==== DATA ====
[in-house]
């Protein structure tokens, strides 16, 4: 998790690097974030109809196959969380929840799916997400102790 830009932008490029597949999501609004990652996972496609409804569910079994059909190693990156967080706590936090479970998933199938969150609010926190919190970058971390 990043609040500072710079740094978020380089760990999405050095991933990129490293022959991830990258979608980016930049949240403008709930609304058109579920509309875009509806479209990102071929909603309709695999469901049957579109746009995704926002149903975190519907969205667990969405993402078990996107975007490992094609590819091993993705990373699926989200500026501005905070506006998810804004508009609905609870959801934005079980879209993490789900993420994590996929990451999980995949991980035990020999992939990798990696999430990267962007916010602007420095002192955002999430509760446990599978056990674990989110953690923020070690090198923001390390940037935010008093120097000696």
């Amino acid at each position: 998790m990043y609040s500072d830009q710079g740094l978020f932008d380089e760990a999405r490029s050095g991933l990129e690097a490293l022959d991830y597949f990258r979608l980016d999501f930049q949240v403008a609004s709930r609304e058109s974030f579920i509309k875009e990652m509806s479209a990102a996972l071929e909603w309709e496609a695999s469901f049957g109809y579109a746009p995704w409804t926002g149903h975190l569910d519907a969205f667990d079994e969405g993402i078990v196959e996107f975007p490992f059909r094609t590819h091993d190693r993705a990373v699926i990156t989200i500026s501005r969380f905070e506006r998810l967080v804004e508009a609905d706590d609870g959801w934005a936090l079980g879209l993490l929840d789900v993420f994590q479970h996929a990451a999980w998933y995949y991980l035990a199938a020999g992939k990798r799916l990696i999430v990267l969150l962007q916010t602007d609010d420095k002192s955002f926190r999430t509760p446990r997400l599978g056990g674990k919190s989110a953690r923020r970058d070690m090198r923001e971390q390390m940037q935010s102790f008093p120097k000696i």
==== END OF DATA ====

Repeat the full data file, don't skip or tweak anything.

[in-house]
């Protein structure tokens, strides 16, 4: 998790690097974030109809196959969380929840799916997400102790 830009932008490029597949999501609004990652996972496609409804569910079994059909190693990156967080706590936090479970998933199938969150609010926190919190970058971390 990043609040500072710079740094978020380089760990999405050095991933990129490293022959991830990258979608980016930049949240403008709930609304058109579920509309875009509806479209990102071929909603309709695999469901049957579109746009995704926002149903975190519907969205667990969405993402078990996107975007490992094609590819091993993705990373699926989200500026501005905070506006998810804004508009609905609870959801934005079980879209993490789900993420994590996929990451999980995949991980035990020999992939990798990696999430990267962007916010602007420095002192955002999430509760446990599978056990674990989110953690923020070690090198923001390390940037935010008093120097000696």
């Amino acid at each position: 998790m990043y609040s500072d830009q710079g740094l978020f932008d380089e760990a999405r490029s050095g991933l990129e690097a490293l022959d991830y597949f990258r979608l980016d999501f930049q949240v403008a609004s709930r609304e058109s974030f579920i509309k875009e990652m509806s479209a990102a996972l071929e909603w309709e496609a695999s469901f049957g109809y579109a746009p995704w409804t926002g149903h975190l569910d519907a969205f667990d079994e969405g993402i078990v196959e996107f975007p490992f059909r094609t590819h091993d190693r993705a990373v699926i990156t989200i500026s501005r969380f905070e506006r998810l967080v804004e508009a609905d706590d609870g959801w934005a936090l079980g879209l993490l929840d789900v993420f994590q479970h996929a990451a999980w998933y995949y991980l035990a199938a020999g992939k990798r799916l990696i999430v990267l969150l962007q916010t602007d609010d420095k002192s955002f926190r999430t509760p446990r997400l599978g056990g674990k919190s989110a953690r923020r970058d070690m090198r923001e971390q390390m940037q935010s102790f008093p120097k000696i």